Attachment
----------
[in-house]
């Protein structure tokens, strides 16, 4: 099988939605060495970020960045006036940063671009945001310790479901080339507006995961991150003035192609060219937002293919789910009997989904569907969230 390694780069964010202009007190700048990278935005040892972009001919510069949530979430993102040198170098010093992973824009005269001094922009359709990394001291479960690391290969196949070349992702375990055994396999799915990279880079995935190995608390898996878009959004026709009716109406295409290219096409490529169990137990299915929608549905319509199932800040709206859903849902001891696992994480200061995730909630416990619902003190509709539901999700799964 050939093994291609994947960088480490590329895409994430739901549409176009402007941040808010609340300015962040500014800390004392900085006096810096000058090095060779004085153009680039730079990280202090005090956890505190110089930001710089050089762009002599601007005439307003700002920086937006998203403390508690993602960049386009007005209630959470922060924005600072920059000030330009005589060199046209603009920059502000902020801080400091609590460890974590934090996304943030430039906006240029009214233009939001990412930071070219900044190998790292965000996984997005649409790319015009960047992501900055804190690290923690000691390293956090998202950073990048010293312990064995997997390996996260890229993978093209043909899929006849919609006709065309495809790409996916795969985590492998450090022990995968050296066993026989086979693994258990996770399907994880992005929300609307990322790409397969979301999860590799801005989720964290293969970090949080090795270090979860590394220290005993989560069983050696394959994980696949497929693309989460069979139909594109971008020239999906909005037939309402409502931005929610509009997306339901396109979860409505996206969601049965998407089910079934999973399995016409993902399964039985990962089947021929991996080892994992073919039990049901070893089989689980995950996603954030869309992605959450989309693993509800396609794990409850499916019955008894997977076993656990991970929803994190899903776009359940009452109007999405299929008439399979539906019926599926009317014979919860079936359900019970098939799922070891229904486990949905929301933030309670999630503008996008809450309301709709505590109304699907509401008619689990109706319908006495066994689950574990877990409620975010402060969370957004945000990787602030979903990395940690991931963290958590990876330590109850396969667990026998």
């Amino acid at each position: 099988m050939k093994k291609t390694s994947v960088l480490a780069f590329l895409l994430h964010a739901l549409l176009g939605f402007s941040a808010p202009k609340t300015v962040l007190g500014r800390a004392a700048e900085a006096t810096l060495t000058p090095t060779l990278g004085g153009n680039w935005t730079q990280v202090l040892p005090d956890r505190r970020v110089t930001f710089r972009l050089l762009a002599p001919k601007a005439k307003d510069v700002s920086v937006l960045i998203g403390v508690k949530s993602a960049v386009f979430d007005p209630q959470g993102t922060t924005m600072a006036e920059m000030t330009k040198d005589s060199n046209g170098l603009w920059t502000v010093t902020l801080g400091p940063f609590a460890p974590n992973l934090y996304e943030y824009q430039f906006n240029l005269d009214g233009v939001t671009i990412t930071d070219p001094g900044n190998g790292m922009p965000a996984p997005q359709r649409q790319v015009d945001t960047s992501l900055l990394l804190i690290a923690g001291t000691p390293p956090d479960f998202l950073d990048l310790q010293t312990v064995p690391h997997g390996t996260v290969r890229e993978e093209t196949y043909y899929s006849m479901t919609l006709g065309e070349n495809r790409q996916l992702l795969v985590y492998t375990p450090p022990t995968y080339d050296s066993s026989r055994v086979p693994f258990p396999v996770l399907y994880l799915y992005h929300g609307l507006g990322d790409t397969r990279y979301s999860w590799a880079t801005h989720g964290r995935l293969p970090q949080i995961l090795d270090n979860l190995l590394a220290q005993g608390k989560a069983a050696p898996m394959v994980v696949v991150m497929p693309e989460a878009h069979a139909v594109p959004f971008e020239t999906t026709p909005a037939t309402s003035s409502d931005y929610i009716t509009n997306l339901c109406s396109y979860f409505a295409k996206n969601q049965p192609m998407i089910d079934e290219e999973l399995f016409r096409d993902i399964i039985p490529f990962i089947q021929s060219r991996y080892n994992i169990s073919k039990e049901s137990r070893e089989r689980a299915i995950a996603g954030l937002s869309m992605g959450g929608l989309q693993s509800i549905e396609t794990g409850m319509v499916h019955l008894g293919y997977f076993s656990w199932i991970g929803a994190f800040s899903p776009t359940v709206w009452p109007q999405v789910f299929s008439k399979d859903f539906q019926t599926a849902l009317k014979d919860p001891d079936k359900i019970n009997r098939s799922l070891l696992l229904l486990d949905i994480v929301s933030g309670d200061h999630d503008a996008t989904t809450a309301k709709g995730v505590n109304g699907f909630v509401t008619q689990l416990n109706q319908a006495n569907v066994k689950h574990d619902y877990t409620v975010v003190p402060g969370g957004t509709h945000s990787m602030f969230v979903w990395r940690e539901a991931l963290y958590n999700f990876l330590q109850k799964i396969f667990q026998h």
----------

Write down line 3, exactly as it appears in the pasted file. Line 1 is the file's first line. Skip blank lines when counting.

């Amino acid at each position: 099988m050939k093994k291609t390694s994947v960088l480490a780069f590329l895409l994430h964010a739901l549409l176009g939605f402007s941040a808010p202009k609340t300015v962040l007190g500014r800390a004392a700048e900085a006096t810096l060495t000058p090095t060779l990278g004085g153009n680039w935005t730079q990280v202090l040892p005090d956890r505190r970020v110089t930001f710089r972009l050089l762009a002599p001919k601007a005439k307003d510069v700002s920086v937006l960045i998203g403390v508690k949530s993602a960049v386009f979430d007005p209630q959470g993102t922060t924005m600072a006036e920059m000030t330009k040198d005589s060199n046209g170098l603009w920059t502000v010093t902020l801080g400091p940063f609590a460890p974590n992973l934090y996304e943030y824009q430039f906006n240029l005269d009214g233009v939001t671009i990412t930071d070219p001094g900044n190998g790292m922009p965000a996984p997005q359709r649409q790319v015009d945001t960047s992501l900055l990394l804190i690290a923690g001291t000691p390293p956090d479960f998202l950073d990048l310790q010293t312990v064995p690391h997997g390996t996260v290969r890229e993978e093209t196949y043909y899929s006849m479901t919609l006709g065309e070349n495809r790409q996916l992702l795969v985590y492998t375990p450090p022990t995968y080339d050296s066993s026989r055994v086979p693994f258990p396999v996770l399907y994880l799915y992005h929300g609307l507006g990322d790409t397969r990279y979301s999860w590799a880079t801005h989720g964290r995935l293969p970090q949080i995961l090795d270090n979860l190995l590394a220290q005993g608390k989560a069983a050696p898996m394959v994980v696949v991150m497929p693309e989460a878009h069979a139909v594109p959004f971008e020239t999906t026709p909005a037939t309402s003035s409502d931005y929610i009716t509009n997306l339901c109406s396109y979860f409505a295409k996206n969601q049965p192609m998407i089910d079934e290219e999973l399995f016409r096409d993902i399964i039985p490529f990962i089947q021929s060219r991996y080892n994992i169990s073919k039990e049901s137990r070893e089989r689980a299915i995950a996603g954030l937002s869309m992605g959450g929608l989309q693993s509800i549905e396609t794990g409850m319509v499916h019955l008894g293919y997977f076993s656990w199932i991970g929803a994190f800040s899903p776009t359940v709206w009452p109007q999405v789910f299929s008439k399979d859903f539906q019926t599926a849902l009317k014979d919860p001891d079936k359900i019970n009997r098939s799922l070891l696992l229904l486990d949905i994480v929301s933030g309670d200061h999630d503008a996008t989904t809450a309301k709709g995730v505590n109304g699907f909630v509401t008619q689990l416990n109706q319908a006495n569907v066994k689950h574990d619902y877990t409620v975010v003190p402060g969370g957004t509709h945000s990787m602030f969230v979903w990395r940690e539901a991931l963290y958590n999700f990876l330590q109850k799964i396969f667990q026998h």